How embracing universal design could make the world better after COVID-19We have a chance to dramatically reset our way of doing things. One of the opportunities we have now as we look ahead to the future is in the realm of accessibility. (Seattle Times)

This spring, we all drove much less. Yet traffic deaths went up. Why? When much of the US population was under stay-at-home orders — the rate of traffic deaths per mile driven went up, not down. How is that possible? (Curbed)

Why walkability is key to a dementia-friendly city. 31% of the region’s population growth between now and 2045 will comprise people over the age of 65. Among these hundreds of thousands of people, up to a quarter will have dementia and other memory loss at some point in their lives. (Streetsblog)

Freeways without futures. ‘Freeways without Futures’ highlights the efforts of local campaign organizers and activists seeking to revitalize their communities by dismantling the city highways that burden them with the significant health hazards of vehicle exhaust, a loss of local businesses and services, and streets that are hostile to pedestrians. (CNU)


Mission in motion

Framework for a just transportation recovery.
Connecting people to opportunity and each other is, and always will be, essential.

In response to the global COVID pandemic, TCC developed a just recovery framework for transportation in Washington State to help ensure COVID recovery policy decisions center equity, prioritize transit, and fill funding gaps. 

The vision for public transit in a post-pandemic world hasn’t changed: It must be fast, frequent, reliable and affordable. What has been underscored is the urgency of addressing how we plan for and fund it. As we recover, the smart and most affordable investment we can make is to build a resilient and accessible public transit system that connects people to opportunities, creates good paying jobs, and supports our climate goals.

Here are three steps to we can take to get there:

PS. Check out our PubliCola op-ed “The path to a just transportation recovery”.


Staff pick

Small black and white image of advocacy director Kelsey Mesher

Keiko Budech
Communications Manager

Vox video: Why America Public Transit is so bad.

Vox recently published a great explainer video about the history of public transit in America. The US government built huge interstate highways in the middle of the 20th century that transformed us into a car culture country, making it difficult to get around without a car. Now, politicians favor infrastructure policies that center building new roads and highways instead of investing in public transportation. Transportation is also the biggest contributor to climate pollution in our country. 

We need to reimagine what our transportation system looks like in America, starting with improving public transit.


Meme in motion

Keep holding on - tik tok video of bag stuck in bus door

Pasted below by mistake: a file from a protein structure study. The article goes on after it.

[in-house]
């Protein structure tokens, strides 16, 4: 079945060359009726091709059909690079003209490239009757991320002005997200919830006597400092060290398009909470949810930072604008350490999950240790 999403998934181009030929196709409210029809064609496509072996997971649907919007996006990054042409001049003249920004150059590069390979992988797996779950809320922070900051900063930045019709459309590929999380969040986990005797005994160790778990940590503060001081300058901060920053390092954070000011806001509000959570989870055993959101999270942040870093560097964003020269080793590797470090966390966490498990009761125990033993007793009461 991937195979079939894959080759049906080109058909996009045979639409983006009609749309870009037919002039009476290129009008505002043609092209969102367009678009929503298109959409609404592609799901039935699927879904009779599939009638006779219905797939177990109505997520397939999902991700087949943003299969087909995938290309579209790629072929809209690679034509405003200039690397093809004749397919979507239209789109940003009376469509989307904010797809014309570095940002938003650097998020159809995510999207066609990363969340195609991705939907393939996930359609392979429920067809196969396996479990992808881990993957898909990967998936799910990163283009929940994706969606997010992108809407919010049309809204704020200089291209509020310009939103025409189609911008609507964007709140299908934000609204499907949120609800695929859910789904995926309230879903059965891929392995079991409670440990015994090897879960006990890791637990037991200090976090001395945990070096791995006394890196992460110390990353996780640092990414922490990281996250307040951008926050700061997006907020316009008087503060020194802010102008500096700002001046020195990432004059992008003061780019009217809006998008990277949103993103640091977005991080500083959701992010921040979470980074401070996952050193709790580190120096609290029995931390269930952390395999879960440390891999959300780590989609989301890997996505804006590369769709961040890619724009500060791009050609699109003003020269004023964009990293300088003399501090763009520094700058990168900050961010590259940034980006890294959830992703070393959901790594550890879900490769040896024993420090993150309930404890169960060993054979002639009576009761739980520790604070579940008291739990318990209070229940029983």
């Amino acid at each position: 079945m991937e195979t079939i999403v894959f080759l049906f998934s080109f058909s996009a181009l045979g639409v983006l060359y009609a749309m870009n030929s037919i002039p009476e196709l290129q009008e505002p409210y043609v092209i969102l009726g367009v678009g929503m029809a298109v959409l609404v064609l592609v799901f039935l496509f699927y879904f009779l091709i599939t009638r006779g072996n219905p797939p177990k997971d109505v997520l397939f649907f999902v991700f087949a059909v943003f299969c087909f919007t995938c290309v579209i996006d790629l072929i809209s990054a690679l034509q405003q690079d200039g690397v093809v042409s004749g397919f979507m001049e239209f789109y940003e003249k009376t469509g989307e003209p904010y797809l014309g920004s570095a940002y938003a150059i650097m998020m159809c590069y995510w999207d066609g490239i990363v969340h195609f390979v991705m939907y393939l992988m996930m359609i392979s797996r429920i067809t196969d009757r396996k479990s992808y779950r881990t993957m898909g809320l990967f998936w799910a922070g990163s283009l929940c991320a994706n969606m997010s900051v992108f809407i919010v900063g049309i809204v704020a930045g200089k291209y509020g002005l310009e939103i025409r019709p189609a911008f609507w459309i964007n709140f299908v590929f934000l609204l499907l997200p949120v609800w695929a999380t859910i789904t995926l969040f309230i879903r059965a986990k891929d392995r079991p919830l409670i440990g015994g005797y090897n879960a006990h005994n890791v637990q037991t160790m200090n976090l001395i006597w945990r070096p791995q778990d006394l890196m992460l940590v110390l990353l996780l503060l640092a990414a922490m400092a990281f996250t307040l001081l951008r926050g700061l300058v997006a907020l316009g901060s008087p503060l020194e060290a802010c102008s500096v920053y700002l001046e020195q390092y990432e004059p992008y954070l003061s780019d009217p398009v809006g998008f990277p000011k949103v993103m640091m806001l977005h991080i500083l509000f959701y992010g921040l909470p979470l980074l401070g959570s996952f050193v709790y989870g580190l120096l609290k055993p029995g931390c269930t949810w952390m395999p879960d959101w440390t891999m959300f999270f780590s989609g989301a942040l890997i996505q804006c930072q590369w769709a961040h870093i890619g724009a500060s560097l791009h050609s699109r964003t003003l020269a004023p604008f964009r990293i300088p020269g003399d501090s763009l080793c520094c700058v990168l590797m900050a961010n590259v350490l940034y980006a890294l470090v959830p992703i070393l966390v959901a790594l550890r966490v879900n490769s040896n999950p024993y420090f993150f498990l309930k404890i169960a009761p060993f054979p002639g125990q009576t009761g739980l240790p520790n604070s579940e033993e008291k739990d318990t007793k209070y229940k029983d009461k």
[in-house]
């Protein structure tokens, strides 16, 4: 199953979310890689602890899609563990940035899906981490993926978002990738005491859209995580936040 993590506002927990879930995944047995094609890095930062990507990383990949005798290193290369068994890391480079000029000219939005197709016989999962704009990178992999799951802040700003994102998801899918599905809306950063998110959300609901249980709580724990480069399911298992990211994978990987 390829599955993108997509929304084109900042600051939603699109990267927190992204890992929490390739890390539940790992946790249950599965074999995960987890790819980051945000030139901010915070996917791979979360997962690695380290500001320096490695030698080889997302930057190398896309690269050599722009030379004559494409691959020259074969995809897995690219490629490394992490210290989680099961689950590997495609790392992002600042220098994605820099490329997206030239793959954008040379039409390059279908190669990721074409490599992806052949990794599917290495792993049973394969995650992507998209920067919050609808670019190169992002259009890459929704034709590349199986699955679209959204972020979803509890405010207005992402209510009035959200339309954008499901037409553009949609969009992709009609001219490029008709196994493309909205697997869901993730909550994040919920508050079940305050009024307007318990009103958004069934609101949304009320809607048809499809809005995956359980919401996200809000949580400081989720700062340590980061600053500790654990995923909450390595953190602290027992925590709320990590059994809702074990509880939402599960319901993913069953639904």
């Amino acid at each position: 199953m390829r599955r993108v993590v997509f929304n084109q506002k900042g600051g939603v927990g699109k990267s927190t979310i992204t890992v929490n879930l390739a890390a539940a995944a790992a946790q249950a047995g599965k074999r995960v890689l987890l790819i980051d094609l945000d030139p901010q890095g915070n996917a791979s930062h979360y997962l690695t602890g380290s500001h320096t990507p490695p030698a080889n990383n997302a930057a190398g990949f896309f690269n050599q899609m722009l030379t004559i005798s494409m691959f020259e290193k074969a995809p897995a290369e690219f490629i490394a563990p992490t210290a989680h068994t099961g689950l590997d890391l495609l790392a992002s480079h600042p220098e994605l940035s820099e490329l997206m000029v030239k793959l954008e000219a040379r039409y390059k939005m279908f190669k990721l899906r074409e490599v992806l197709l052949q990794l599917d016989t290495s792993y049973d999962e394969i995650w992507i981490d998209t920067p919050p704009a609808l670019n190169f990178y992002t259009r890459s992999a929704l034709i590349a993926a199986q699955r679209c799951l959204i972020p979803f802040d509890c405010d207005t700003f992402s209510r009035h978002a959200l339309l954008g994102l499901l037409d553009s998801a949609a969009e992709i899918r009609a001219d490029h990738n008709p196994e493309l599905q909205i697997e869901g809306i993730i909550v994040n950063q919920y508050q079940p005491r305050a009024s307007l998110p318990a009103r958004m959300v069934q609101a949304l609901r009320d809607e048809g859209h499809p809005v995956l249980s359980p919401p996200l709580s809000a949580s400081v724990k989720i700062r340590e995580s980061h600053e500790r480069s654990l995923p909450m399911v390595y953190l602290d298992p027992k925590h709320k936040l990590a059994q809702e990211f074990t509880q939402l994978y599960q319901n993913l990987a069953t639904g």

To everyone who came to a virtual event, gave to an event, and kept the wheels of TCC rolling this month, we are overwhelmed by your generosity: Adam J., Adam M., Aditi P., Alex B., Alex H., Alex W., Alicia M., Alison E., Allison C., Amy G. and Matt R., Amy S., Andrew A., Andrew B., Andrew N., Anna Z., Anne W.-R., Ann F.-M. and Ruben M., Ann M., Ashlyn S., Barbara W. and Dwight G., Belen H., Bill B., Brad B., Branden H., Brian K., Brianna T., Brittney and Benn B., Bryan Townley., Brynn and Joe B., Caleb W., Candida L., Carla C. and Adam S., Carla S. and Adam E., Carl O., Carol C., Cathy J., Cesar P., Charla S., Charlene and Jim W., Chris A., Chris O., Christina M., Christine S., Chris W., Cindy L., Clarisse S., Colleen G., Conrad W., Dana W., Danielle S., Daniel T., David and Frances K., DeAnna M., Dean N., Deb O., Derek B., Derek R., Dhyana Q. S., Elena A., Ellany K., Elliot H., Emily M., Emmett H., Erin G., Ethan M., Frank C., Genesee A. and John S., Gina M., Giulia P. and Dylan M., Gregory N., Hanna B. O., Helaine H., Hester S., Isabel K.-L., Jaclyn G. and Andrew O., Jacqueline G., Jamyang N., Janice Z., Jasmine B., Jay A., Jeanne K-W., Jeff S., Jill M. and Thomas F., Joanna C., Joe K., Joe M., John R., Jonathan S., Josh F., Justin R., Kara P., Karen D., Karen U., Kate G., Kathy R., Katie H., Katie K., Kelli R., Kelly E., Kevin and Lisa C., Kevin M., Kimberly L., Kimberly P., Kirk H., Kristen S., Kristina W., Laura E., Laura S., Laurel M., Lauren D., Lawrence S., Leah M., Leslie S., Lupe G., Lynn C., Marci C., Margo D., Mark B., Martin M., Mary Beth L., Mary Jane S., Matthew L., Melissa B., Melora and Henryk H., Michael H. and Ann C., Michelle A., Miriam C. and Jordan G-L., Mitch G., Naomi B., Nicholas M., Nick R., Patience M., Patty and Les R., Phoebe H., Rebecca S., Rebecca W., Richard de Sam L., Richard R., Rob B., Rod D., Roger and Candi M., Ryan M. and Sean W., Sam and Jess Z., Sandeep K., Sara K., Savitha R.P., Stephanie P., Steven T., Sully M., Susan C., Susan G., Suzanne H., Tamiko T., Tammy K., Teri M., Tim G., Toby C., Tony C., Uriel Y., and Vince B.

If we missed anyone our apologies and thank you for your support. Want a little extra TCC love? Support Transportation Choices Coalition and make a gift today!